Peruvian, Bolivian and Brazilian organizations will work together in the Acre River Basin land-use planning
Several Peruvian, Brazilian and Bolivian organizations agreed, in November, on doing a new land-use planning (land and water ordering plan) for the Acre River watershed area. The idea now is to take into consideration the entire river length and its catchment area (hydrographic basin), instead of working in the level of specific regions and countries, as it was previously done. The Acre River basin encompasses 310,000 square kilometers, and the area extends over three countries in the Southwest Amazon.
The mobilization is meant to help in the ecological land-use planning of this area, assisting the governments in the region for the implementation of more efficient public policies – policies that take into account the ecosystem services and the natural vocation of certain areas, identifying the land and water use strategies that are more efficient to achieve economic improvements for local population, while ensuring biodiversity conservation. In this way, it would be possible to maintain the resilience of the existing ecosystems according to the countries’ development plans.
According to WWF-Brazil’s conservation analyst Kennedy Souza, the first step of this work will be a briefing meeting. He pointed out: “We need information about how the natural resources (forest, freshwater etc) will be distributed, as well as about access (highways, secondary roads, and rivers), the land ownership system (protected areas, settlements, indigenous lands etc), the populations, and the main economic activities, among others”.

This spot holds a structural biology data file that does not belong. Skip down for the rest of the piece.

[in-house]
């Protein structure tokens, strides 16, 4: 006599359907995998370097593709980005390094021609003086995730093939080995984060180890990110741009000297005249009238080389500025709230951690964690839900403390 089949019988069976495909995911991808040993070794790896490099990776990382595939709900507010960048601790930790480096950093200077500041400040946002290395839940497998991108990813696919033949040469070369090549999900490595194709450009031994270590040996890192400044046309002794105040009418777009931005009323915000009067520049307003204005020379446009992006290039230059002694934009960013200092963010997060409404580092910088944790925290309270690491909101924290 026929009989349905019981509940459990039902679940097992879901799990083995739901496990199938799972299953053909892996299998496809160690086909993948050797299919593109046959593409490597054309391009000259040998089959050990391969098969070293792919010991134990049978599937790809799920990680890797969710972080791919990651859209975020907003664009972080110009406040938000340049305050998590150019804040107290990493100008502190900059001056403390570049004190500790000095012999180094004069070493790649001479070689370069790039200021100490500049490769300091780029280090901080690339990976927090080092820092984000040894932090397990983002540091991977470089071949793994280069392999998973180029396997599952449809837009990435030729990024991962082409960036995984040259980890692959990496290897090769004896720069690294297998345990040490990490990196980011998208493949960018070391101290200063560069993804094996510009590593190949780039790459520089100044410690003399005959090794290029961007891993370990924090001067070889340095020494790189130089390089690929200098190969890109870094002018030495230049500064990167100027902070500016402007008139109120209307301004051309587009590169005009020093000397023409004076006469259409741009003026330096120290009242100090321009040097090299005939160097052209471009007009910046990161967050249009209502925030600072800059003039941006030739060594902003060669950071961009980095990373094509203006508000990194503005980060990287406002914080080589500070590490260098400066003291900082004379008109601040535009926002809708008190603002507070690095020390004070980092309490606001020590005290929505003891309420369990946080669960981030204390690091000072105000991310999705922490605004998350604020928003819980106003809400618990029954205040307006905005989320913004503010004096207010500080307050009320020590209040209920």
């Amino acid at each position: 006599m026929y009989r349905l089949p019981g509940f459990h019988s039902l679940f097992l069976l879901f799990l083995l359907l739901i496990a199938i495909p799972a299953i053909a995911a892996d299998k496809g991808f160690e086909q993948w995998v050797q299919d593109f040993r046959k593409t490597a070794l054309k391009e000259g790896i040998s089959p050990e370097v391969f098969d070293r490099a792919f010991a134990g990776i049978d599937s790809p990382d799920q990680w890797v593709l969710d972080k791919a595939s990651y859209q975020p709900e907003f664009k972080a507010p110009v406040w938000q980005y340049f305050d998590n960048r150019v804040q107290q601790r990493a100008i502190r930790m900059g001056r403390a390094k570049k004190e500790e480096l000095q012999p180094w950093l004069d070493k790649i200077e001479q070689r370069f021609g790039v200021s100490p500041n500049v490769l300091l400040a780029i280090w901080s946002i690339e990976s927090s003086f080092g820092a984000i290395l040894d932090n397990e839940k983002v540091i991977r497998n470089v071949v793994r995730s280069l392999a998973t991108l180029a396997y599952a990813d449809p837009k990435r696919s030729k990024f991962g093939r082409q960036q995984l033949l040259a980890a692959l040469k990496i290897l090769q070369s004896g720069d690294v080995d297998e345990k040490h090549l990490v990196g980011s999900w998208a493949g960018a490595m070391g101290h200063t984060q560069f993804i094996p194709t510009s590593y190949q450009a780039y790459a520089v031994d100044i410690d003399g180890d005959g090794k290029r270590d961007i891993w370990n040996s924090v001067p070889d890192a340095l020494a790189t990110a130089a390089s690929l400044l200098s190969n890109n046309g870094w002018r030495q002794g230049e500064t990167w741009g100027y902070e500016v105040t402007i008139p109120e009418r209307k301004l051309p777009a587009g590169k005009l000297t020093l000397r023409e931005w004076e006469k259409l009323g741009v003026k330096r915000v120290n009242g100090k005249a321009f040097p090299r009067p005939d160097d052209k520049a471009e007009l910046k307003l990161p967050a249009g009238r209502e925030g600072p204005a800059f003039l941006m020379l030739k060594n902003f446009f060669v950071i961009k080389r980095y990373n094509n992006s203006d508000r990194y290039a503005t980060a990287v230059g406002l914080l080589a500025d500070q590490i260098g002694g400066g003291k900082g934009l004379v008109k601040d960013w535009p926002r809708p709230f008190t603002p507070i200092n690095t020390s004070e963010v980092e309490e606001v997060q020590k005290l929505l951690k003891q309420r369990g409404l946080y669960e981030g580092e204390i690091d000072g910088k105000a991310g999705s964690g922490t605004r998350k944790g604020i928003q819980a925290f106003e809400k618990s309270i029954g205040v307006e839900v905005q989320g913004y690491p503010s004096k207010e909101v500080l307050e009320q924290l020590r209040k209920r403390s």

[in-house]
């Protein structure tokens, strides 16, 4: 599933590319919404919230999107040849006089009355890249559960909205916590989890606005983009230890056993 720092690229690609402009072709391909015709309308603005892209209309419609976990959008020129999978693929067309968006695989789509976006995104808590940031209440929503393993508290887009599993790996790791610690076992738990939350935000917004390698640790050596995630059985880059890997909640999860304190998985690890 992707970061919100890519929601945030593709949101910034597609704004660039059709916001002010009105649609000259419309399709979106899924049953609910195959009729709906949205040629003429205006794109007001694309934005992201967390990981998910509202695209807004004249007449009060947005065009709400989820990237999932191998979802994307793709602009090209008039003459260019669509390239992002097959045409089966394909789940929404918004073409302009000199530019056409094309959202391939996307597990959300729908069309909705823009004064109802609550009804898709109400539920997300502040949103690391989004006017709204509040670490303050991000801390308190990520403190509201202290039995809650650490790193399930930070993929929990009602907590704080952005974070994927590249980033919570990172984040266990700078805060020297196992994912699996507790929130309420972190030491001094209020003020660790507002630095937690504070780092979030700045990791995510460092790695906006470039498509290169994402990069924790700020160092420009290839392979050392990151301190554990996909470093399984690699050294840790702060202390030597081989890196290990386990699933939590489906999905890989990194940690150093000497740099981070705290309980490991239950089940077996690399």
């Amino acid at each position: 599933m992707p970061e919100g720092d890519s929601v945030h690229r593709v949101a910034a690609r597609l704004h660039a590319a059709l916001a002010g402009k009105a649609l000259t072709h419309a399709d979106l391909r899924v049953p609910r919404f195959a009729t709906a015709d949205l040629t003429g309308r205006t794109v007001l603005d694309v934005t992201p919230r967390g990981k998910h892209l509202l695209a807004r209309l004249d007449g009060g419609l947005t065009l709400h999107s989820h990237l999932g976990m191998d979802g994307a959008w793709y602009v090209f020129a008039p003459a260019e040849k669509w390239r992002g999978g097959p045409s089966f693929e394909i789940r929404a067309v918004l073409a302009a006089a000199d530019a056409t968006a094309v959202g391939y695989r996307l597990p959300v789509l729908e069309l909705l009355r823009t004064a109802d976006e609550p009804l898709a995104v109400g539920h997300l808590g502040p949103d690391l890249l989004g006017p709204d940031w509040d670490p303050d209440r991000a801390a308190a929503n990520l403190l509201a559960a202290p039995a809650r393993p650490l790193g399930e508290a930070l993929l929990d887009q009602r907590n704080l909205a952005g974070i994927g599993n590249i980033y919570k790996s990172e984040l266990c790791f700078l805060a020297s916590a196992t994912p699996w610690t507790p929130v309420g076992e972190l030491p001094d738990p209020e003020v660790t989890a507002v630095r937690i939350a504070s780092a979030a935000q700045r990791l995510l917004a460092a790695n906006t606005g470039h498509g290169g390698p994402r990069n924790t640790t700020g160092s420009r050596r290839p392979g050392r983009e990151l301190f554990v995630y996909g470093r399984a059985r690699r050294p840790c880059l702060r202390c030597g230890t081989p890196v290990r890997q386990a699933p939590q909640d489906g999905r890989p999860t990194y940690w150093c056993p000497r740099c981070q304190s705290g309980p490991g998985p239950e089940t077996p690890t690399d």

All the data will then be placed in a single platform for ecosystem services spatial modeling, to generate maps projecting the scenarios for the Acre River Basin. These maps, together with the partnership of local actors (government, civil society, and private sectors), will help to define the alternative strategies that can best harmonize the conservation of natural resources with local economic gains. “We want decision makers to use this information as a contribution to improve public policies”, said Kennedy Souza.
Another distinct feature of this work is the opportunity to incorporate the ecosystem services as a new dimension of the social, economic, and ecological land-use planning. The expert asked: “What is the amount of rain generated by the Acre River Basin? How much carbon is stored in this region? Which are the nutrients available in the soil of this area? What is the impact of human activities in the ecosystem services supply? Are we aware of the biodiversity that exists in the area extending across these three countries?” And his conclusion was: “We need to know, and should know, all of this”.
The mayor of Tahuamanu, in Peru, said that sustainable livelihoods in their jurisdiction are based on the use of their forests, which are generating significant income and employment through sustainable timber harvesting in forest concessions. Also the mayor of Tambopata, Peru, Alain Dark Gallegos, said his jurisdiction is betting on the development of its management tools and investment in sustainable projects to generate local economic development. Alonso Córdova, specialist of WWF-Peru, presented an analysis of the regional context of the Madre de Dios region for the good land management, proposing a coordinated land use that includes the promotion of cross-referenced agenda that consider climate change and risks management, indigenous peoples, gender and sustainable management.